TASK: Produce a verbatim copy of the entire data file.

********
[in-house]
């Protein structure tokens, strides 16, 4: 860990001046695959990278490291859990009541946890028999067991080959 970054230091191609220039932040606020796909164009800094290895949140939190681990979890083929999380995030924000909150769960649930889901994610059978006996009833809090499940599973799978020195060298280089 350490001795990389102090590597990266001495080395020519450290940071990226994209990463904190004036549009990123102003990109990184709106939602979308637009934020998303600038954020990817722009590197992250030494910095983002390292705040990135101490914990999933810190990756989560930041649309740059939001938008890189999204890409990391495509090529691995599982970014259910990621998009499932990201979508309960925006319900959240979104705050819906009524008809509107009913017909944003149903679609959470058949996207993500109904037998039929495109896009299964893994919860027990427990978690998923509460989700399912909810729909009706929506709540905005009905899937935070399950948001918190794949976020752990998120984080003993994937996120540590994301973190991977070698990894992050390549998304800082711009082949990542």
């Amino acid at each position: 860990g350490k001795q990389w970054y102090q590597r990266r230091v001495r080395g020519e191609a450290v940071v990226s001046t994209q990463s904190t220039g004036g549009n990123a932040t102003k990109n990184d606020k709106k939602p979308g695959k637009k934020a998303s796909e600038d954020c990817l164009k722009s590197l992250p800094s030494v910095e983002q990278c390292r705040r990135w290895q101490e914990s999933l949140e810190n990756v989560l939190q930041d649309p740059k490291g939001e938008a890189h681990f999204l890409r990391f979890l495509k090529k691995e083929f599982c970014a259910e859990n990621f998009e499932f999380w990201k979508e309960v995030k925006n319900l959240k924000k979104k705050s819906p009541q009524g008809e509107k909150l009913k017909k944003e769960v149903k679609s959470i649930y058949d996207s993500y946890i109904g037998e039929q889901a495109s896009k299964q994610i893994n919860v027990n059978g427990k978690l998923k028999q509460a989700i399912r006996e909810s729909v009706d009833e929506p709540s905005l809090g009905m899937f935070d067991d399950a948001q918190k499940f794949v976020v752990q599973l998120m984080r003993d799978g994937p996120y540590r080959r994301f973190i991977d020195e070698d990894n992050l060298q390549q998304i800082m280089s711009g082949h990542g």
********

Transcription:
[in-house]
């Protein structure tokens, strides 16, 4: 860990001046695959990278490291859990009541946890028999067991080959 970054230091191609220039932040606020796909164009800094290895949140939190681990979890083929999380995030924000909150769960649930889901994610059978006996009833809090499940599973799978020195060298280089 350490001795990389102090590597990266001495080395020519450290940071990226994209990463904190004036549009990123102003990109990184709106939602979308637009934020998303600038954020990817722009590197992250030494910095983002390292705040990135101490914990999933810190990756989560930041649309740059939001938008890189999204890409990391495509090529691995599982970014259910990621998009499932990201979508309960925006319900959240979104705050819906009524008809509107009913017909944003149903679609959470058949996207993500109904037998039929495109896009299964893994919860027990427990978690998923509460989700399912909810729909009706929506709540905005009905899937935070399950948001918190794949976020752990998120984080003993994937996120540590994301973190991977070698990894992050390549998304800082711009082949990542």
């Amino acid at each position: 860990g350490k001795q990389w970054y102090q590597r990266r230091v001495r080395g020519e191609a450290v940071v990226s001046t994209q990463s904190t220039g004036g549009n990123a932040t102003k990109n990184d606020k709106k939602p979308g695959k637009k934020a998303s796909e600038d954020c990817l164009k722009s590197l992250p800094s030494v910095e983002q990278c390292r705040r990135w290895q101490e914990s999933l949140e810190n990756v989560l939190q930041d649309p740059k490291g939001e938008a890189h681990f999204l890409r990391f979890l495509k090529k691995e083929f599982c970014a259910e859990n990621f998009e499932f999380w990201k979508e309960v995030k925006n319900l959240k924000k979104k705050s819906p009541q009524g008809e509107k909150l009913k017909k944003e769960v149903k679609s959470i649930y058949d996207s993500y946890i109904g037998e039929q889901a495109s896009k299964q994610i893994n919860v027990n059978g427990k978690l998923k028999q509460a989700i399912r006996e909810s729909v009706d009833e929506p709540s905005l809090g009905m899937f935070d067991d399950a948001q918190k499940f794949v976020v752990q599973l998120m984080r003993d799978g994937p996120y540590r080959r994301f973190i991977d020195e070698d990894n992050l060298q390549q998304i800082m280089s711009g082949h990542g």